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New findings in schizophrenia -

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Norman Swan: Some of these antibodies targeted at recently discovered genes may find a use in people with schizophrenia if findings from an Australian research group are proven right. Schizophrenia has always been a mystery but it's becoming less so as research ramps up.

For many years there's been a suspicion, for example, that the immune system is involved in some way. For example, people with schizophrenia are more likely to be born to mothers who conceived during the winter months, suggesting a maternal infection might play a role.

People with schizophrenia also sometimes show signs of an overactive immune system in their blood, and there have been hints of that in the brain. But this work from the Schizophrenia Research Institute is the first time that they've seen clear footprints of immune messengers at work in the brains of people with schizophrenia compared to the brains of people without it.

Professor Cyndi Shannon Weickert was the lead researcher.

Cyndi Shannon Weickert: What we found is evidence of cell demise, and that was indicated by gliosis. Microglia density increases and...

Norman Swan: So these are the supporting cells of nerve cells, but they are also thought to have an immune function in the brain.

Cyndi Shannon Weickert: Yes, that's correct.

Norman Swan: Using advanced gene sequencing techniques, the team at the Schizophrenia Research Institute were the first in the world to discover the immune messages being transmitted in the brains of people with schizophrenia. And what was happening at the centre of the resulting inflammation was that certain key nerve cells appeared to be dying.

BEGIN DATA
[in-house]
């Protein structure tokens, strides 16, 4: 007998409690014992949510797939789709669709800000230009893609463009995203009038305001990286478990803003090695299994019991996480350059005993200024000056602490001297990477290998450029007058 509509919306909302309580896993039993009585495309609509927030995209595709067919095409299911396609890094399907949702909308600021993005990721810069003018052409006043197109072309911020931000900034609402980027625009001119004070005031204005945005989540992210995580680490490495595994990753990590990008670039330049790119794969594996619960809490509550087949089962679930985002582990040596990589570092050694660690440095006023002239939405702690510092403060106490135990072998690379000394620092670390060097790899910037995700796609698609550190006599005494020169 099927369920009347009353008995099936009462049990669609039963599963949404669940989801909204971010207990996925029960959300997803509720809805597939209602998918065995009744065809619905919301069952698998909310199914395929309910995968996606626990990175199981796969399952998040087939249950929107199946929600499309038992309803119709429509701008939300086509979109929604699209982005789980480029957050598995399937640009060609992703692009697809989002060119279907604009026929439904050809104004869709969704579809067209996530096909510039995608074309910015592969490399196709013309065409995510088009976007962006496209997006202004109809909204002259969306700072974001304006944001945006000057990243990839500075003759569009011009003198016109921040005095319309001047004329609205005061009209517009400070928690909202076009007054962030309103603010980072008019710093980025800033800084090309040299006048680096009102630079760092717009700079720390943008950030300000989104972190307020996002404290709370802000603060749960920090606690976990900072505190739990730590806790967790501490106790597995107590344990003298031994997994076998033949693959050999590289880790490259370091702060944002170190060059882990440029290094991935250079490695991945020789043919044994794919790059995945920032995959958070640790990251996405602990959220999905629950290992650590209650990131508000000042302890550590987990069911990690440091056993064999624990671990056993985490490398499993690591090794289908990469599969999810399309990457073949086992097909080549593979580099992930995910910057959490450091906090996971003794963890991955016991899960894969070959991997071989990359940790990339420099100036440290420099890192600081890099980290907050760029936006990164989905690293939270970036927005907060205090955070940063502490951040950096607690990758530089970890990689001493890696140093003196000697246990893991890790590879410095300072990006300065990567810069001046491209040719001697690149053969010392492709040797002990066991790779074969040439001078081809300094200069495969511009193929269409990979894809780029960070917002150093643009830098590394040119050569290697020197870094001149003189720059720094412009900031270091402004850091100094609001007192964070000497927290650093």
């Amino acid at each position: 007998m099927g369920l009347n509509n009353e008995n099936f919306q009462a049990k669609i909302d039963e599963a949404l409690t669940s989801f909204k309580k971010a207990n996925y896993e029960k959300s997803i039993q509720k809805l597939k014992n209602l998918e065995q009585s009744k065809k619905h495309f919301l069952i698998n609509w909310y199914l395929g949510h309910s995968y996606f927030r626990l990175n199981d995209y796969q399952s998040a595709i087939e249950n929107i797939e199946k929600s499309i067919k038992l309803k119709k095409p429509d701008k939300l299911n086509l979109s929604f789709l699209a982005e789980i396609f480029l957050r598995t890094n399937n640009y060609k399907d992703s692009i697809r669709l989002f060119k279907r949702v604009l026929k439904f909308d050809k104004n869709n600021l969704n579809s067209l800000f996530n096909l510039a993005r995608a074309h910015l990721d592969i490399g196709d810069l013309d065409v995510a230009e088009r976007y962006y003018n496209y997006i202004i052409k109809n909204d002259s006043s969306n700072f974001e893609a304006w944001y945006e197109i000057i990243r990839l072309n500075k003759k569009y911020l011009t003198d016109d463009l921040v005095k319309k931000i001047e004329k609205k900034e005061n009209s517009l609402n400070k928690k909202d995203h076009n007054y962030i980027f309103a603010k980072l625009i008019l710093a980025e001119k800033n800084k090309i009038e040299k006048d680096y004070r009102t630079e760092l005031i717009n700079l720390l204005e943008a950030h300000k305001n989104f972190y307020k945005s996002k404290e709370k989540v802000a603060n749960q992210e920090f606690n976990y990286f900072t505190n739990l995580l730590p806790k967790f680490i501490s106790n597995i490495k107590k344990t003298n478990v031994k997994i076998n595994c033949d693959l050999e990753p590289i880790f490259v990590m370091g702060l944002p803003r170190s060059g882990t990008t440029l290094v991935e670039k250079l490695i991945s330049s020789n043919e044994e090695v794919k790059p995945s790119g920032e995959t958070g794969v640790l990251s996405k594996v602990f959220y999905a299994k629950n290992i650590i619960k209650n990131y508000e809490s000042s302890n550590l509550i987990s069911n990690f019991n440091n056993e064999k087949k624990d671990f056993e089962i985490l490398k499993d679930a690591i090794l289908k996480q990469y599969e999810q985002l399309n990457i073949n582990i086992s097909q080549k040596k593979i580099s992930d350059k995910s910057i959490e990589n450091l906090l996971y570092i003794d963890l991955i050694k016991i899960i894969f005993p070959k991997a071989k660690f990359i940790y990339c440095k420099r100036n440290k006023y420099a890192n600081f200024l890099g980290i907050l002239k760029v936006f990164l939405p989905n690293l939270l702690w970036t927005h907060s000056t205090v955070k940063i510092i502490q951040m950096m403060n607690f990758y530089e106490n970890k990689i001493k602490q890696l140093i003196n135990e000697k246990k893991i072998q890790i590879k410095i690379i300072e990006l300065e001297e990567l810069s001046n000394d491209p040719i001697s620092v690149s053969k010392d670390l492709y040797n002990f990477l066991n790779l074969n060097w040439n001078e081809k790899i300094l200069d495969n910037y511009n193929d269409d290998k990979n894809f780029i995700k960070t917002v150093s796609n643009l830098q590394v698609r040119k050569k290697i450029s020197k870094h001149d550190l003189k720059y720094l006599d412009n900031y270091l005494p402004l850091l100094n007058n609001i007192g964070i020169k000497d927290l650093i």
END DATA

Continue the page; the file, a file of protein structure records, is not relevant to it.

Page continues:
Cyndi Shannon Weickert: What we were able to show is that this relates to reduction in inhibitory interneurons. So these are...

Norman Swan: So what does that mean in ordinary language?

Cyndi Shannon Weickert: Okay, well, there are two kinds of neurons…

Norman Swan: Neurons are nerve cells.

Cyndi Shannon Weickert: Yes, nerve cells, sorry. There are two kinds of neurons or nerve cells, cells within the brain that control the activity of the cortex that control things like our language, our thinking, our sociability. And there are excitatory cells and then inhibitory cells. So 'go' cells and 'stop' cells. And what happens in people with schizophrenia is those stop cells are diminished. So the go cells, if you will, are over-firing, they are overactive.

Norman Swan: Which gives the delusional behaviour and that sort of thing.

Cyndi Shannon Weickert: That's one theory about what the substrate of delusions and hallucinations is, and perhaps the feeling that patients have that they are bombarded by sensory stimulation, that they can't really get a handle on reality.

Norman Swan: Cindy Shannon Weickert.

The unanswered question is what comes first; an immune system which damages these nerve cells, or something else makes the cells die and the immune system overreacts?

It's a big debate at the moment because in autism, for example, researchers are saying that the primary problem may in fact be the immune system. And as we've covered in the past on the Health Report, a proportion of people diagnosed with schizophrenia may actually have antibodies to a receptor (a lock and key mechanism in the brain) caused by a tumour in the body, a potentially curable condition made tragic because it's often missed.

But back to other factors, like maternal infections.